The Mussel Feast appeared at the end of August and was immediately pulled to pieces by everyone – furiously, sometimes angrily, sometimes polemically and spitefully, too. Even in Germany, where reviews can often be vicious, such an onslaught is rare for a debut novel. On the verge of reunification, German euphoria was at its zenith. Although my book was read and butchered as a family story, there was something else in there, something which wasn’t just private, but political. And in no way euphoric.

I was not the only one to be attacked; that same summer the German literary critics did all in their power – and with some success – to destroy the ‘grand old lady’ of East German literature, Christa Wolf. In her novella, What Remains, Christa Wolf had tried to look back and reassess the past carefully and seriously, instead of joining in with the German–German rejoicing and wooing her readers with the idea of ‘blooming landscapes’, which Chancellor Helmut Kohl had promised his brothers and sisters in the East.

On 3 October 1990, reunification day, the Frankfurt Book Fair was taking place. The first print run of The Mussel Feast had been fairly modest and sold out quickly. In that year this sort of thing was a catastrophe for literary publishers, for all the printers in the country had huge contracts. The new German Länder needed new school text books, and these had to be printed in a hurry. I missed the Christmas market, and in the first of many annual royalty statements I saw the figure, inked in by hand, of 8,028 copies sold.

But the booksellers loved this book; I was invited to hundreds of readings. The readers loved it. After some years in which the German landscape didn’t bloom at all (my financial situation did, however, and splendidly) and the initial enthusiasm had given away to a severe hangover, the critics forgot that they had torn the book to shreds. In the meantime it had become a great success in Spain and Italy, and I had left Germany. The Mussel Feast helped me buy a little house in France, and one day my little book, the outsider, which had been born in a historical no man’s land, became a classic and appeared on school reading lists.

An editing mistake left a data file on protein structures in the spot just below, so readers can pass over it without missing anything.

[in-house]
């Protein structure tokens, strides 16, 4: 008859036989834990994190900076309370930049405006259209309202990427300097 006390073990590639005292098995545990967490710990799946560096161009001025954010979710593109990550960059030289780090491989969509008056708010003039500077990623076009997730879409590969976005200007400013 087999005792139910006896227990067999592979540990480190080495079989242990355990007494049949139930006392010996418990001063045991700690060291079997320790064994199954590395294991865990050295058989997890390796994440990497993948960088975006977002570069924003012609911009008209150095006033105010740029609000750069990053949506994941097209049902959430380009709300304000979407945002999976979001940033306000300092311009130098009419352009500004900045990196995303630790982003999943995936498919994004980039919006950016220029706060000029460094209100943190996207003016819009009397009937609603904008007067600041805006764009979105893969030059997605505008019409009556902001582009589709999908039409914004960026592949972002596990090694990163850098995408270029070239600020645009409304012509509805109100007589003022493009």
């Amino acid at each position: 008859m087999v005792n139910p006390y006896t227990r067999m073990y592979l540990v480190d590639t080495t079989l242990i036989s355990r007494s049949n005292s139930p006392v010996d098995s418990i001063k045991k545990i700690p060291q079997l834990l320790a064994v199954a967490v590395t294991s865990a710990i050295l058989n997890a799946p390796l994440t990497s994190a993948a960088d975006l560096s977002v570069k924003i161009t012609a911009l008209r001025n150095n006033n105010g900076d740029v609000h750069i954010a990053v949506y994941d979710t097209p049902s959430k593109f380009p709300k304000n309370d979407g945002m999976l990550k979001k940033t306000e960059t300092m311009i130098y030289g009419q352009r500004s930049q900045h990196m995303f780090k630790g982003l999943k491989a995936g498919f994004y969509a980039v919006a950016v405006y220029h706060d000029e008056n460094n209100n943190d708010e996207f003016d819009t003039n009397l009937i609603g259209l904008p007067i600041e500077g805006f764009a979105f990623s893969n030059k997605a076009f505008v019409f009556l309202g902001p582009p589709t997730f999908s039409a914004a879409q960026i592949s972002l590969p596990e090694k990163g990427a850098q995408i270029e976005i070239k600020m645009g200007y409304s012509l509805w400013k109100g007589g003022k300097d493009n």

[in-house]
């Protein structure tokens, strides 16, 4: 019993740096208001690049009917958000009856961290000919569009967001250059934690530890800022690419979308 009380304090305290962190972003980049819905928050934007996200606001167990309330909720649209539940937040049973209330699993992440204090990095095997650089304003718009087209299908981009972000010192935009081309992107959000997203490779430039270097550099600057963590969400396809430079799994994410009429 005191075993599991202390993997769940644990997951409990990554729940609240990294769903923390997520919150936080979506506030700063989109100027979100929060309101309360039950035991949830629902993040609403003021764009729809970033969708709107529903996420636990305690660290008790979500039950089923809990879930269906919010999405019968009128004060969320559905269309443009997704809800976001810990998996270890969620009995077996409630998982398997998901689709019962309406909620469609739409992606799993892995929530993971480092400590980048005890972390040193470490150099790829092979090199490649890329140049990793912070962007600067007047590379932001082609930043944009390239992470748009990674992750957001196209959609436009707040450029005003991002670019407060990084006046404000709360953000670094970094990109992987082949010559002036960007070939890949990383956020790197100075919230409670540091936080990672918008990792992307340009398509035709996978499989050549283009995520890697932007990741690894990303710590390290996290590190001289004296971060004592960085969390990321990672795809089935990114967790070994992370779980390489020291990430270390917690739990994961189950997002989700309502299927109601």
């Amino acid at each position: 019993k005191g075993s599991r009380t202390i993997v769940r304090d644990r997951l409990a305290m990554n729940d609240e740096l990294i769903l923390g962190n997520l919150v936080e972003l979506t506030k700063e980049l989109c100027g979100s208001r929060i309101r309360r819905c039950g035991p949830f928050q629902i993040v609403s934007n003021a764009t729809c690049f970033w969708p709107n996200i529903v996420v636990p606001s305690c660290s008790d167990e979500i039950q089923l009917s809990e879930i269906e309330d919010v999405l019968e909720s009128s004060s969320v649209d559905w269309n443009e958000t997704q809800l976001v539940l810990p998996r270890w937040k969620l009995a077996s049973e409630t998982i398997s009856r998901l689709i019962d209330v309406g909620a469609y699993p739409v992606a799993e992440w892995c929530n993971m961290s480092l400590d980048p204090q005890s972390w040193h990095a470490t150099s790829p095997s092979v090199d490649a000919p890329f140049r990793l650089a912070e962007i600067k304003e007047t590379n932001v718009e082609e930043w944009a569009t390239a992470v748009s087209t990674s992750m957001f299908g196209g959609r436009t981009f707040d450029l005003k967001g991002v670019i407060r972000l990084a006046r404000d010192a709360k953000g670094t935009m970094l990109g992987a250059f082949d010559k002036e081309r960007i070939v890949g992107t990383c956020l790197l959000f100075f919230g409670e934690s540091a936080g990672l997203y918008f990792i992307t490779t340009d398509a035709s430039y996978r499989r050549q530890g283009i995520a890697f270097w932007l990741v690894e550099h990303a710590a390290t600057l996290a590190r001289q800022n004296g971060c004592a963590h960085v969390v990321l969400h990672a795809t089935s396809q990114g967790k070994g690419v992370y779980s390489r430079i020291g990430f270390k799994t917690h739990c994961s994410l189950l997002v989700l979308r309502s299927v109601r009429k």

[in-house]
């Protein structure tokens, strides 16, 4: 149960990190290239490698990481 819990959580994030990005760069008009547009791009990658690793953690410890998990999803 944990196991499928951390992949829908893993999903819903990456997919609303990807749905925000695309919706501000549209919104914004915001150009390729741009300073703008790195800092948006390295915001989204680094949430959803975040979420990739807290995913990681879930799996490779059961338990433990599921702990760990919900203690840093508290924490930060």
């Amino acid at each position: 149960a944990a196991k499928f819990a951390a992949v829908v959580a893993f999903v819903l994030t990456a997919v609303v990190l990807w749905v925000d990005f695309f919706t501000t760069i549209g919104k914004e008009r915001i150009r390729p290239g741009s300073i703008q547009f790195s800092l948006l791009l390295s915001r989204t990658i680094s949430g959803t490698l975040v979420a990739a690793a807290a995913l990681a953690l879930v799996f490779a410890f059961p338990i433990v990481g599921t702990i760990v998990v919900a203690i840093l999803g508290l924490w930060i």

By the way, no one knows exactly how this mussel metaphor works, because I haven’t told anyone. 

And isn’t it normal for pupils to hate the authors whose books they have to read?

About the Author

Birgit Vanderbeke, born in 1956, is one of Germany’s most successful literary authors. She has written 17 novels. The Mussel Feast – Das Muschelessen-  was her first publication and won the most prestigious German language literature award, The Ingeborg Bachmann Prize. The book was published in 1990 and has never been out of print since. It has been translated into all major European languages, including French, Spanish and Italian.

About the Translator

Jamie Bulloch has already translated Portrait of the Mother as a Young Woman by FC Delius (Peirene No 3) and Sea of Ink by Richard Weihe (Peirene No 9) for Peirene. He has worked as a professional translator from German since 2001. He is also the author of A Short History of Tuscany and Karl Renner: Austria.

Additional Information

Birgit Vanderbeke is one of a stellar line-up of writers who have been selected to read at this year’s European Literature Night in London on 15th May. European Literature Night London takes place on 15 May 2013 at the British Library, for more information  please visit the British Library website and the Eunic website.

Jachym Topol will also be part of the ELN delegation, you can read his PEN Atlas piece online.

The Mussel Feast by Birgit Vanderbeke, translated by Jamie Bulloch is published by Peirene Press.